99 Bricks insight: A slight breeze

We already told you about the happy accidents we sometimes had during the development of 99 Bricks. The idea of adding wind is one of them. In the classic version of 99 Bricks we used Box2D as our physics engine. Because of the imprecision of Box2D, your tower would start wobbling around after a while, messing up all your carefully placed bricks. “Turn that damn wind off!” was one of the most heard comments, even though there wasn’t any wind to begin with.

But with 99 Bricks Wizard Academy things are a bit different. We have a more rigid physics engine, meaning your tower won’t topple over that fast. Building a rigid tower became a pretty easy task. A little bit too easy actually, because placing bricks on top of each other without much thought turned out a very effective but boring strategy. There isn’t much fun in just swiping those bricks down over and over again to reach a highscore, right? Exactly! So that’s why we decided to add wind as a feature.

Our first shot at simulating wind was pretty rough: We took every brick that was capable of moving and applied a force to it. But we figured out soon enough that this wasn’t the way to go. If the wind was strong enough to be noticeable, the tower would fall over no matter how well constructed it was, because every single brick was being influenced by this force. If we brought the strength of the wind down to be acceptable, the game became too easy again. No matter how instable your tower was, the wind wasn’t strong enough to make the bricks fall. Also, by applying a force to all bricks, things felt really unnatural. Sometimes bricks would fall over, even if something seemed to block the wind, like a couple of stacked bricks. So applying a force to all bricks wasn’t an option and we had to think of another solution.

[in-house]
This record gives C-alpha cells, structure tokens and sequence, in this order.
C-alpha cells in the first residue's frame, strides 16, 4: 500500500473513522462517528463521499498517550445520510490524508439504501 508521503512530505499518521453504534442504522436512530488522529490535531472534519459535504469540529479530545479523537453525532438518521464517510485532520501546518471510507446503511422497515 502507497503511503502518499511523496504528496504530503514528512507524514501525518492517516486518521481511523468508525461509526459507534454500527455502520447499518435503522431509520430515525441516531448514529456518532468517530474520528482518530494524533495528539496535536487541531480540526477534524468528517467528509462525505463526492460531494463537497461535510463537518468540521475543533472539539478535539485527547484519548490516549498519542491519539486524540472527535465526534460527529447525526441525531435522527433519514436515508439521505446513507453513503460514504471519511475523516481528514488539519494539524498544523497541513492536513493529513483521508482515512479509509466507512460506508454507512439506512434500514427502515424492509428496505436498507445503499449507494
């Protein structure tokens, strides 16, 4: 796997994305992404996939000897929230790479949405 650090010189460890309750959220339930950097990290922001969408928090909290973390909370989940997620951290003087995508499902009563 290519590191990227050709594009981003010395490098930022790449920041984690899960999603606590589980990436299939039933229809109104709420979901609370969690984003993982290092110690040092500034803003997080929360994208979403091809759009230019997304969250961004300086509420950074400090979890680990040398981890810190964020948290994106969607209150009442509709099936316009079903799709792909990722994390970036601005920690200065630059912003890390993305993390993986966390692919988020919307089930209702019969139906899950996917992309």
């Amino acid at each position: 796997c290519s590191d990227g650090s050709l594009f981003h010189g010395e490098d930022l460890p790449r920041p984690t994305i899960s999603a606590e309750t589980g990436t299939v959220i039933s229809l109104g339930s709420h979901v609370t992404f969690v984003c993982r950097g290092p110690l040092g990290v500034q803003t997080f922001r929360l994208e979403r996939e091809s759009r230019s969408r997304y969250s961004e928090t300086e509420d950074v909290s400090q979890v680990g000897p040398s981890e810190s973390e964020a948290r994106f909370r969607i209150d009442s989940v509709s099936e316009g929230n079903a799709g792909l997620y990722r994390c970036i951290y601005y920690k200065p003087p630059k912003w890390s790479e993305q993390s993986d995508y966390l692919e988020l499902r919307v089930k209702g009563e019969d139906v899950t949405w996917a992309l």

Apply a force to every single brick

The final implementation of the wind turned out to be pretty simple. We tried to think about how wind actually works: a lot of air particles bashing into your tower. And that’s exactly what we did. But instead of using particles to throw at our bricks, we are using raycasts to ‘scan’ the top part of your tower from left to right. Every time we hit a brick, we apply a small force at that specific point, just like the air particles would. This solves the problem of bricks being blown away that are actually being kept out of the wind by some other part of your tower. Also the strength of this force varies a bit over time to make it feel more like small gushes of wind instead of a continuously storm messing up your tower. This way the wind becomes a fun but hard to predict factor in the gameplay and gives it a more realistic feel.

Perform a raycast and add force on impact

To save some performance we only apply the force of the wind to bricks that are still allowed to move, so we skip petrified bricks. We also limit the wind to the top part of the tower that is visible to the player, because it feels unfair if your tower collapses outside of the screen without you knowing what caused it. Therefore it doesn’t make sense to raycast the entire tower.

As a finishing touch we added some animations and dust particles that float around your screen. This also makes sure the player understands the presence of wind and really gives the impression of being high up in the sky where a magical breeze flows through your wizardous hair!

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